I can run my business from anywhere in the world.
But, this didn't happen overnight. It took me 12 to 18 months to become paperless and, most importantly, have the confidence that I would have everything I needed to work remotely. This is no small feat considering I'm IN the "paper business." I make my living putting ink on paper for small to mid-sized law firms. So as a printer who depends on clients printing things on paper, it's quite the contrariety for me to be paperless.
Going paperless allowed me to freedom to work remotely.
I found several tools critical to successfully working remotely. Most of them are free for the basic level of service, however I have chosen to upgrade my level of service for a very reasonable cost.
Currently, as I write this post, I'm in Hawaii on vacation. But even while on vacation I generally check-in and usually work for a couple of hours each day.
So here are the critical tools I use everyday to work remotely:
No surprise here. But Gmail has served me well for many years. At the suggestion of a network administrator, I switched to Google Apps for Business in 2010 which is a paid version of Gmail. For $50/year per user, I have an email address with my domain name. I don't have to use @gmail.com but can use firstname.lastname@example.org There are many other features and benefits as well. But I've never been disappointed with Gmail.
On my iPhone and iPad I do use a couple of apps to make processing email more productive. First of which is Mailbox and the second is Sanebox. This is a duo of apps that work well together to save tons of time processing 100's of emails each day.
Google Apps for Business
2. Google Docs
I got started with Google Docs to collaborate with other remote employees. We need a live update on job scheduling and WIP. Quite frankly, there are other tools out there but the Google Docs spreadsheet is working well for us.
I love Dropbox. This is the most critical tool for me. Without cloud storage, I would not be able to get away from hard copy client files. And without client files, I can't work. So Dropbox makes the remote working dream come true. I use it just as I would a physical filing cabinet but with a deeply nested folder system. And it's a searchable in a much easier and faster way than hardcopy files.
I must admit this was the scariest adjustment. When you stop keeping a hardcopy of customer files and totally rely on what you save in the cloud, it takes a lot of faith at first. For a year, I kept both systems, hardcopy and cloud. That's why it takes 12-18 months to make this move. But after I saw the repeat business come in and I was using only my documents stored in Dropbox, I had complete confidence in just a few months.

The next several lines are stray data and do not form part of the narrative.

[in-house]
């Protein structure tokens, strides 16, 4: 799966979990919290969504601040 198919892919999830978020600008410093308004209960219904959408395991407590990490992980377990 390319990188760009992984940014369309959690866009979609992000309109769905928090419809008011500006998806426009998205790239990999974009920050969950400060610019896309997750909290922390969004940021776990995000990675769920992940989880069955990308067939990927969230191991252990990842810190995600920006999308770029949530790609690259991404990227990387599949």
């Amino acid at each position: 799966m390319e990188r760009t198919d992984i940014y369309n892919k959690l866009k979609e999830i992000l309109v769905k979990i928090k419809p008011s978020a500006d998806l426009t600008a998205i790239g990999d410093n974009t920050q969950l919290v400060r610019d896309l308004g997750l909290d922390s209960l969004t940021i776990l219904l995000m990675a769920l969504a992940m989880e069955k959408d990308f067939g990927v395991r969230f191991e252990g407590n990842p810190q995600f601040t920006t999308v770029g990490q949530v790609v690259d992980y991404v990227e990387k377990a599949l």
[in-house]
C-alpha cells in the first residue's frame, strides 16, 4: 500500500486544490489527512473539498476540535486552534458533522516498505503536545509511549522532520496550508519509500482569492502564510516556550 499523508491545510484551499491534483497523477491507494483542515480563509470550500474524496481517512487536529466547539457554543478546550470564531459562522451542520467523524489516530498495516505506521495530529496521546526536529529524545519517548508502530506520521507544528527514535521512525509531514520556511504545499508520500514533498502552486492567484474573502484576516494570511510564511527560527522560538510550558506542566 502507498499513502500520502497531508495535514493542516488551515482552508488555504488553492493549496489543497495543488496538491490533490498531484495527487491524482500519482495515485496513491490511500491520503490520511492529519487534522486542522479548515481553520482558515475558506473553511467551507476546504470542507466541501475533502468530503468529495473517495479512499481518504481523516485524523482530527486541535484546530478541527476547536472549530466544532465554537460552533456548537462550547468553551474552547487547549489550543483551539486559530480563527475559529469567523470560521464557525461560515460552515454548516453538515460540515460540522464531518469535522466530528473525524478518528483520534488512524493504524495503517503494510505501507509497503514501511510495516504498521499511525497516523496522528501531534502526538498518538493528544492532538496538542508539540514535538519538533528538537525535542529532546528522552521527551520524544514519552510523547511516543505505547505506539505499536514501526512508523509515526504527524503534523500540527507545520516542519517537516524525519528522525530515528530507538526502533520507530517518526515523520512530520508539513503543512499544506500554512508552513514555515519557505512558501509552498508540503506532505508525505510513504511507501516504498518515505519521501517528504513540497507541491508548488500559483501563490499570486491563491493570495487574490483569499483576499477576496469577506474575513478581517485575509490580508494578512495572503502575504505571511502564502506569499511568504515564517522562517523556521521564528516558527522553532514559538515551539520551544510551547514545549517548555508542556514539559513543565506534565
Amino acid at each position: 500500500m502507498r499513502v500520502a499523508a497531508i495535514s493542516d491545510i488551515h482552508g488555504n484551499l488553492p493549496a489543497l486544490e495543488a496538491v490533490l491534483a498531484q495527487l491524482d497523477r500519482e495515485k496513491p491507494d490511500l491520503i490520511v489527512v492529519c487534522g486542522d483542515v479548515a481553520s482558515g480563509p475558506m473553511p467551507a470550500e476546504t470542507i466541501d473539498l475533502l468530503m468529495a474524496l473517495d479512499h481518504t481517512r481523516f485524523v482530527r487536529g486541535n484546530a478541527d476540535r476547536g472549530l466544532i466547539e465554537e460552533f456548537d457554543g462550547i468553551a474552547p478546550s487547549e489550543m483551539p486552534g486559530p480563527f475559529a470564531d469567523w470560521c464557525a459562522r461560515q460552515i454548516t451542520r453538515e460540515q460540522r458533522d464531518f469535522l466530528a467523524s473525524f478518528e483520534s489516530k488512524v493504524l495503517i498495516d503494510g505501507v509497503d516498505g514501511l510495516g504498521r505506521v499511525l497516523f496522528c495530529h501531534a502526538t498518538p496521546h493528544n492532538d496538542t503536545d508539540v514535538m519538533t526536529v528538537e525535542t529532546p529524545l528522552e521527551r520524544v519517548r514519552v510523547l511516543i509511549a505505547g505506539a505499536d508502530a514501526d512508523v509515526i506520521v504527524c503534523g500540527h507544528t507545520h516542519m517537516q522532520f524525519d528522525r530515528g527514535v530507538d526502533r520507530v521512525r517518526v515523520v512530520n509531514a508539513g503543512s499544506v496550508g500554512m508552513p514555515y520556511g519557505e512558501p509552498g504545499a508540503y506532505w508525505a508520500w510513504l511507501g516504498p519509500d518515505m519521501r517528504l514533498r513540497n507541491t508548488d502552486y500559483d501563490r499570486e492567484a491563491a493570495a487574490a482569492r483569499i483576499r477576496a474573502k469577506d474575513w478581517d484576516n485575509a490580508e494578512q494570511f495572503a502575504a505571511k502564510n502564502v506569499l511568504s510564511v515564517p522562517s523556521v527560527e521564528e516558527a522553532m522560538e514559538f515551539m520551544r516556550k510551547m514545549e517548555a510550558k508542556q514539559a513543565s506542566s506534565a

I've written about the Dropbox security concerns here:
How Safe is Dropbox? 4 Reasons to Have Confidence
Enable the Dropbox Two-Step Verification
Take Control of Dropbox
Dropbox Cheat Sheet
Top 10 Dropbox Tips - Tim Baran of Rocketmatter / LegalProductivity.com
I've been an Evernote user since 2008. At the time, I was only using the web clipper function. Now, I'm sure my wife would call me an Evernote evangelist. She is sick of my saying, "Why don't you put _________ in Evernote?"
Evernote is remarkably versatile tool. It can be whatever you need it to be. No two people will use it exactly the same. For me, everything that is not filed into a client's Dropbox file will be stored in Evernote. Invoices from vendors, receipts, research for blog posts, marketing ideas, travel documents. Anything I think I could possibly need in the future. It's all searchable. I can scan it, clip it, email it to Evernote and I can forget it. But Evernote won't. It's like a second brain.
Evernote Essentials by Brett Kelly
Evernote for Lawyers - NC Bar article by Erik Mazzone
A Lawyer's Guide to Evernote- RocketMatter E-book
Evernote Can Make You a More Productive Lawyer - Daniel Gold article on Attorney At Work. He also has an e-book, Evernote: The Unofficial Guide to Getting Things Done
Not part of the free tools. But many ask about this. I'm an Apple convert over the last two years. I'm very happy with the decision and I believe it makes my life much easier. It was another scary move. But after living on both sides, I can say I that I couldn't ever imaging going back.
iPhone - Currently the 4S, but will likely upgrade to the iPhone 5 this summer. Not because I really need to, but because I just love the new technology.
iPad Air - I've only been using this since Christmas 2013. So every week I'm finding more ways to incorporate this into my workflow. I mainly use in processing emails, reading and making notations on PDF's.
Macbook Pro - This is the office workhorse. I have it attached to a 27-inch monitor and use both screens.
For more valuable insights into the working remote, Tim Baran of RocketMatter is doing a series on the 37 Signals book.
Here is a sample:
Working Remotely: The Many Benefits
Working Remotely: A Productive Home Office